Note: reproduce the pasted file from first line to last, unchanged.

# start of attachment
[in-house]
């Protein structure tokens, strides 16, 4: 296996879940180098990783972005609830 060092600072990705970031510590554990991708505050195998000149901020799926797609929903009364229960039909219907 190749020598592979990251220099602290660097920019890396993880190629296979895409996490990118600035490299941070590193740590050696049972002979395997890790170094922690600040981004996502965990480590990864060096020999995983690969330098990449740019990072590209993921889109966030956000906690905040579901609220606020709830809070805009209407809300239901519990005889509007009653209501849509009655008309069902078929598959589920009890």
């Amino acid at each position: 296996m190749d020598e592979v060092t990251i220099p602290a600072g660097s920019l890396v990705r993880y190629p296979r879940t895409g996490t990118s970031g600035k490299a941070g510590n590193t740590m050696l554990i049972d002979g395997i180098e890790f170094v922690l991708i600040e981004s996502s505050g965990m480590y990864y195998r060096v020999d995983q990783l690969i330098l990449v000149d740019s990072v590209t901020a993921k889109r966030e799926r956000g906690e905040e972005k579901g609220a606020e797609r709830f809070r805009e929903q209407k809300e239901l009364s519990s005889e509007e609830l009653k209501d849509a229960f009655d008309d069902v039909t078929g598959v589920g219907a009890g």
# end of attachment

[in-house]
């Protein structure tokens, strides 16, 4: 296996879940180098990783972005609830 060092600072990705970031510590554990991708505050195998000149901020799926797609929903009364229960039909219907 190749020598592979990251220099602290660097920019890396993880190629296979895409996490990118600035490299941070590193740590050696049972002979395997890790170094922690600040981004996502965990480590990864060096020999995983690969330098990449740019990072590209993921889109966030956000906690905040579901609220606020709830809070805009209407809300239901519990005889509007009653209501849509009655008309069902078929598959589920009890």
């Amino acid at each position: 296996m190749d020598e592979v060092t990251i220099p602290a600072g660097s920019l890396v990705r993880y190629p296979r879940t895409g996490t990118s970031g600035k490299a941070g510590n590193t740590m050696l554990i049972d002979g395997i180098e890790f170094v922690l991708i600040e981004s996502s505050g965990m480590y990864y195998r060096v020999d995983q990783l690969i330098l990449v000149d740019s990072v590209t901020a993921k889109r966030e799926r956000g906690e905040e972005k579901g609220a606020e797609r709830f809070r805009e929903q209407k809300e239901l009364s519990s005889e509007e609830l009653k209501d849509a229960f009655d008309d069902v039909t078929g598959v589920g219907a009890g």